The Blessings of Lent

I know it isn’t happening everywhere or to everyone, but it seems like this year is going by fairly quickly, even if the individual days or weeks may seem to be interminable at times. It’s Lent already, and I’m not sure I’m ready for it.

Lent is a penitential liturgical season, focusing on reflection, remorse, and acts of repentance. There are days (like Ash Wednesday and Fridays) where we are encouraged to show our repentance by fasting, particularly from eating meat and giving up something we enjoy eating or doing (like eating chocolate or drinking beer or coffee). We are also encouraged to take on extra spiritual duties, like additional times of prayer, reading spiritual books, attending study groups at church, or performing acts of charity in addition to any we may already be doing. The whole focus is to develop ourselves spiritually and to recall that Jesus often did these same activities as part of his ministry. In short, we are encouraged to be more like Jesus.

Many people don’t really “get” the idea of Lent. They will give up things like chocolate or only eat fish or vegetarian (sometimes vegan dishes) on Fridays. Jews fast on special holy days such as Yom Kippur, the Day of Atonement, and other days listed in Jewish calendars marked for fasts. Muslims fast from dawn to sunset every day during the holy month of Ramadan and three days every month. Hindus restrict themselves to vegetarian meals and fast Monday and Saturday during July and August. Fasting is not strictly a Christian practice, but Christians often undertake Lent as a time for fasting in remembrance of Jesus’s forty days in the wilderness just after his baptism.

This week, I’ve been pondering the thought that there’s more to Lent than gloom, doom, and mental (or physical) flagellation. Take Sunday, for example. The forty days of Lent only include Monday through Saturday. Every Sunday in the Christian calendar, even in Lent, is a day of remembrance of Jesus’s resurrection. We celebrate the Eucharist on Sundays. Although the music during Lent is more somber and the readings a little more penitential, we still have Sunday as a kind of day off from regular Lenten disciplines.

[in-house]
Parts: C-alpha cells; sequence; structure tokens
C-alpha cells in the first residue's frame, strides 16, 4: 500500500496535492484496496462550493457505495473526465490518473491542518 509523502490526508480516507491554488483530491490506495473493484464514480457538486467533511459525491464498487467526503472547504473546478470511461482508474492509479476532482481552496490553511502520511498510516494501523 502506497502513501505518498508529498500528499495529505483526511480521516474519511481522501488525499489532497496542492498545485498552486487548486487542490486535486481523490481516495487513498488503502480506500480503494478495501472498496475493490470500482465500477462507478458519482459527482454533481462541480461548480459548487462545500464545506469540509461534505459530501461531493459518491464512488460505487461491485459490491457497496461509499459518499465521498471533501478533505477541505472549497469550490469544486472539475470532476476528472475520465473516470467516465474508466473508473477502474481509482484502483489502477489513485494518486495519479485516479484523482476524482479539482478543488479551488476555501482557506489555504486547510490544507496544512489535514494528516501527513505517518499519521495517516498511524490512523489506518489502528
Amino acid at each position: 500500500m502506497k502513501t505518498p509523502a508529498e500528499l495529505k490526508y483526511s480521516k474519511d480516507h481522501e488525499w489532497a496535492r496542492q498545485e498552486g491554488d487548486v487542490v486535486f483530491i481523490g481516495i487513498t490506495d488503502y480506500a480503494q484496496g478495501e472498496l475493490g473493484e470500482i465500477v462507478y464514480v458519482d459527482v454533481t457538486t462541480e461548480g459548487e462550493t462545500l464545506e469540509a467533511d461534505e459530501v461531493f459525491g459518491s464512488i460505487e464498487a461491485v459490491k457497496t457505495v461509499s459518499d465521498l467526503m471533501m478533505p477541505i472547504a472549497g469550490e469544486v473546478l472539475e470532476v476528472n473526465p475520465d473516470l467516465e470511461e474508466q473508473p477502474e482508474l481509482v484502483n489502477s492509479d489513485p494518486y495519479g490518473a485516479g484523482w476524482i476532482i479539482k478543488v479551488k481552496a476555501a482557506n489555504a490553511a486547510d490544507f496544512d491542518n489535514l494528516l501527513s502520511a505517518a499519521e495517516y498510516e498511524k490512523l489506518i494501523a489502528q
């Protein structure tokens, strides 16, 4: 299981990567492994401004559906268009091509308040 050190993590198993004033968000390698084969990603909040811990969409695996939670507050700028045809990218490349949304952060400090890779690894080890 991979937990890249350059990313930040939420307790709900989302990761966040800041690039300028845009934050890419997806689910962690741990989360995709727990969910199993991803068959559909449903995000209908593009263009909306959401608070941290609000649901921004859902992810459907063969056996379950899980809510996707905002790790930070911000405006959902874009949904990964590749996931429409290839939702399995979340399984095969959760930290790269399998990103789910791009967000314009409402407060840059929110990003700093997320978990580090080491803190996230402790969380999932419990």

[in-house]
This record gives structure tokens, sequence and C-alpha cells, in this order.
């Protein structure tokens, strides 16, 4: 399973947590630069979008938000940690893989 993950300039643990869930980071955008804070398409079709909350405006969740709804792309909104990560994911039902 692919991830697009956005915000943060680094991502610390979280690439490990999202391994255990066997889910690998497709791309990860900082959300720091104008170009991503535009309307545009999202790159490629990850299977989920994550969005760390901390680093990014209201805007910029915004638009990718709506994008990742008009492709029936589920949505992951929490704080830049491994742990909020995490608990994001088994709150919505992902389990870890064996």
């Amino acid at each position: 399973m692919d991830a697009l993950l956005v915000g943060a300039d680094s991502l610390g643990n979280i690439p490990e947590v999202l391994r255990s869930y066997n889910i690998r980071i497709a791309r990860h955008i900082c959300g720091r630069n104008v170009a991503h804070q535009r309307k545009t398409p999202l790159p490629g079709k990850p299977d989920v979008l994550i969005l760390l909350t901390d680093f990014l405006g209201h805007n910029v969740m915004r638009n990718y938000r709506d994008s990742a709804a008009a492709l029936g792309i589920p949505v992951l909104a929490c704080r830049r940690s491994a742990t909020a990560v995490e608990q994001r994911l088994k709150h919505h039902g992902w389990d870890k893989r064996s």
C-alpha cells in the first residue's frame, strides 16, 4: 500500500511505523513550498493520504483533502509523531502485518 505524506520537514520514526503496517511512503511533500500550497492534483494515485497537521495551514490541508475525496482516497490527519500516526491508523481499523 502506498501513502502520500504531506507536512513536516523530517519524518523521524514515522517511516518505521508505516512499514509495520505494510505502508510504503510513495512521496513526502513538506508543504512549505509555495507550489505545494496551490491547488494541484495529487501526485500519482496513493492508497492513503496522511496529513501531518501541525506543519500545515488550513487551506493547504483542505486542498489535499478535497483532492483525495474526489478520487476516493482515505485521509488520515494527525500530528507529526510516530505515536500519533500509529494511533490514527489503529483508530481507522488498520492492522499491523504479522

Also, when we observe Lent, that doesn’t prevent us from looking out at God’s world and seeing the beauty and joy of nature. It’s the season of birth, and the sight of bouncing baby lambs, kids, and calves can’t help but raise our spirits and make us thankful. Trees begin budding, and flowers pop up, even snowdrops and narcissi pushing their heads out of snowbanks to reach the sun.

This Lent is bruised and battered by thoughts of things going on in Ukraine and other places worldwide. During Lent 2021, we were in the throes of COVID and wondered if it would ever end. It still hasn’t completely vanished, but we are freer to gather, pray, and celebrate together than we have been for many months. We pray earnestly for relief from illness, natural disasters (like Tonga), and war. We ask for God’s blessings on those who suffer in any way and God’s help in bringing peace and comfort to the world.

While we ask for blessings and healing, we also need to be grateful for things we often forget to mention in our prayers. Those of us with roofs over our heads, health, employment, transportation to where we want and need to go, and violence-free streets and neighborhood should be thankful for such things. We pray for first responders and service workers who put their lives on the line to keep us safe, healthcare workers who are exhausted but still struggling to save lives, and those who try to keep our supply lines moving and our stores stocked with food and other necessities. We can be grateful for our four-footed friends who often seem like lifelines and who love us unconditionally. We should never forget to be thankful for those we love and who love us. The list of “gratitudes” could (and should) go on forever.

So this Lent, let us be mindful not only of what we lack in our spiritual lives, the things for which we should be repentant, and the ways to show that repentance, but also for things we need to remember to be grateful. It’s another way to live a more Christian life and a fuller one through Lent. After all, Easter is only about seven weeks away!

This week, think of Lent as a blessing, not a burden.

Linda Ryan is a co-mentor for an Education for Ministry group, an avid reader, lover of Baroque and Renaissance music, and retired. She keeps the blog Jericho’s Daughter. She lives with her three cats near Phoenix, Arizona.

Image: St. Sophia Cathedral, Kyiv, Ukraine. 2014. Author Ivan Sedlovskyi. Found at Wikimedia Commons.

[adrotate group="3"]
[adrotate group="4"]
[adrotate group="7"]

All content ©2022 by the Episcopal Journal & Cafe

The Episcopal Journal is a 501 (c) 3 corporation. Contributions are tax deductible.

Website design and management  by J T Quanbeck.